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The dean not being accessible at the time, and fearing that the "holy treasure might be taken away by other hands, he got a brother chorister to accompany him to the shrine about two or three hours afterwards, and in his presence again drew forth the relics. These he afterwards delivered on his knees to King James. The king subsequently had the old coffin inclosed in a new one of great strength: "each plank being two inches thick and cramped together with large iron wedges, where it now remains (1688) as a testimony of his pious care, that no abuse might be offered to the sacred ashes therein reposited."

As the history of this shrine is full of moral, I subjoin a description of it in modern times. "The solitary and forlorn shrine," says a British writer, "now stands a mere skeleton of what it was. A few faint traces of its sparkling decorations inlaid on solid mortar catches the rays of the sun, for ever set on its splendor **** Only two of the spiral pillars remain. The wooden Ionic top is much broken, and covered with dust. The mosaic is picked away in every part within reach; only the lozenges of about a foot square and five circular pieces of the rich marble remain."-Malcolm, Lond. rediv.


Here lyes the Loyal Duke of Newcastle, and his Dutchess his second wife, by whom he had no issue. Her name was Margaret Lucas, youngest sister to the Lord Lucas of Colchester, a noble family; for all the brothers were valiant, and all the sisters virtuous. This Dutchess was a wise, witty, and learned lady, which her many Bookes do well testify: she was a most virtuous, and loving and careful wife, and was with her lord all the time of his banishment and miseries, and when he came home, never parted from him in his solitary retirements.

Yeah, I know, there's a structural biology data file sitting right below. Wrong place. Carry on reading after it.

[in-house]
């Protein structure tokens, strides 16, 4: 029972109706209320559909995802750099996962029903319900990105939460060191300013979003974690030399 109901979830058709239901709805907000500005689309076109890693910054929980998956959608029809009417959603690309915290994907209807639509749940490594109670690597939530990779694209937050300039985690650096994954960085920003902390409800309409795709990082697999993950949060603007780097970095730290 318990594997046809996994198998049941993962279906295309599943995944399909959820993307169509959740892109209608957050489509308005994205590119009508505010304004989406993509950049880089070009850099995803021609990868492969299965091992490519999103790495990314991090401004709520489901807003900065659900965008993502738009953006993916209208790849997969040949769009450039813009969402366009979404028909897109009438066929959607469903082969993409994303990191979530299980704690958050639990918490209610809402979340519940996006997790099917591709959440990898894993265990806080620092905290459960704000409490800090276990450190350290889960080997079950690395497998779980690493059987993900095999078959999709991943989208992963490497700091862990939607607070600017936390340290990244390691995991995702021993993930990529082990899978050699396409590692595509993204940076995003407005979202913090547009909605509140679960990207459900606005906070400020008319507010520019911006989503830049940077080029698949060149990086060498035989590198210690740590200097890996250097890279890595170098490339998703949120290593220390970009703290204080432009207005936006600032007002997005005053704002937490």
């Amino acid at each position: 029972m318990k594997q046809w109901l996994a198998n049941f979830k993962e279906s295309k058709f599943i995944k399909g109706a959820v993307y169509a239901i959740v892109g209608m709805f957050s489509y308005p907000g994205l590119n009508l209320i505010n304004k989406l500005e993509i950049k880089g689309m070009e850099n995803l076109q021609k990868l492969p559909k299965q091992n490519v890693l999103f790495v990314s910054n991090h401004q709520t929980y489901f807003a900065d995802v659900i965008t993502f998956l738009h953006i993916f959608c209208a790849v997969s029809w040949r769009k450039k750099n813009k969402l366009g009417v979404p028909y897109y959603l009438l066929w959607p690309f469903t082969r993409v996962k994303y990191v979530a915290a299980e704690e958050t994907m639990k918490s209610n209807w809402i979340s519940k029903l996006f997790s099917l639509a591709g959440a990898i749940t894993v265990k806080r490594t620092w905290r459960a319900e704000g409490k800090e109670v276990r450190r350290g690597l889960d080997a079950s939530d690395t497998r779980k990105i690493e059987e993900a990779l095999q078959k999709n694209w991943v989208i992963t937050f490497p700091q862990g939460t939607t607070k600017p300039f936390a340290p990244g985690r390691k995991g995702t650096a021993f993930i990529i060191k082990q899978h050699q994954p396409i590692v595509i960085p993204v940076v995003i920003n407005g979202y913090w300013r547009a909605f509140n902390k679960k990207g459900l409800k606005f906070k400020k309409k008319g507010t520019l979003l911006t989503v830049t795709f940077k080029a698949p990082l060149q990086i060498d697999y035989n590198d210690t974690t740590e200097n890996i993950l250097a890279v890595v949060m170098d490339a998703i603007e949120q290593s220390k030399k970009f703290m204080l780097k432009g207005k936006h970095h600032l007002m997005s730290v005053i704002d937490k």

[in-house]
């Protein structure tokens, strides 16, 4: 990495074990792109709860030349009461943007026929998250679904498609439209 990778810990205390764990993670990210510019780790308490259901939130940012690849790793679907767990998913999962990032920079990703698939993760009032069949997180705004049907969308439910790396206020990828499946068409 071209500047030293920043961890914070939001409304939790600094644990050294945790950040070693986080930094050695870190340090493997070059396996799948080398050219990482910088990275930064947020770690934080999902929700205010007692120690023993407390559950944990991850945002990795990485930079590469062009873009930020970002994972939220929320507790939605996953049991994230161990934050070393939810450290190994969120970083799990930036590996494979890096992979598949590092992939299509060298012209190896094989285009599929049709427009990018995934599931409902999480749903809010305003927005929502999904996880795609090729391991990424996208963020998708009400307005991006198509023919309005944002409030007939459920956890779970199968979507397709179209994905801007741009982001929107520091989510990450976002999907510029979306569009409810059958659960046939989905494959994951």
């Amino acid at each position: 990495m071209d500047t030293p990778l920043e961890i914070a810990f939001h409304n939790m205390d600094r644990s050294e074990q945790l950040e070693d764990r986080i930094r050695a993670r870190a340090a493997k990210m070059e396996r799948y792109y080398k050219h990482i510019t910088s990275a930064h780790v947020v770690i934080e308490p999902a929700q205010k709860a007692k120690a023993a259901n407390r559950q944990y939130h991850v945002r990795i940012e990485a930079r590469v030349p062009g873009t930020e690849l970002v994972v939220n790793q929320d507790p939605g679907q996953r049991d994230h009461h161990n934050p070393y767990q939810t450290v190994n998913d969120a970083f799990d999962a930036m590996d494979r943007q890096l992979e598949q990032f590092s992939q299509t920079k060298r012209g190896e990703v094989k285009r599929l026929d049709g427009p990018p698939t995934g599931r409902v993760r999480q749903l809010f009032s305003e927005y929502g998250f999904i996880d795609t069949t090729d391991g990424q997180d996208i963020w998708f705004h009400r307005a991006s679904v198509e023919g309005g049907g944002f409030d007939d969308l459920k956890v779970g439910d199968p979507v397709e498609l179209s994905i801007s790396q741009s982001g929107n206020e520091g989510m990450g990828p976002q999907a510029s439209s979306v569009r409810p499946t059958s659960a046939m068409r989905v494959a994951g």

In the winter time, when the days are short, the service in the afternoon is performed by the light of tapers. The effect is fine of the choir partially lighted up, while the main body of the cathedral and the transepts are in profound and

cavernous darkness. The white dresses of the choristers gleam amidst the deep brown of the oaken slats and canopies; the partial illumination makes enormous shadows from columns and screens, and darting into the surrounding gloom, catches here and there upon a sepulchral decoration, or monumental effigy. The swelling notes of the organ accord well with the scene.

When the service is over the dean is lighted to his dwelling, in the old conventual part of the pile, by the boys of the choir, in their white dresses, bearing tapers, and the procession passes through the abbey and along the shadowy cloisters, lighting up angles and arches and grim sepulchral monuments, and leaving all behind in darkness.

On entering the cloisters at night from what is called the Dean's Yard, the eye ranging through a dark vaulted passage catches a distant view of a white marble figure reclining on a tomb, on which a strong glare thrown by a gas light has quite a spectral effect. It is a mural monument of one of the Pultneys.

The cloisters are well worth visiting by moonlight, when the moon is in

the full.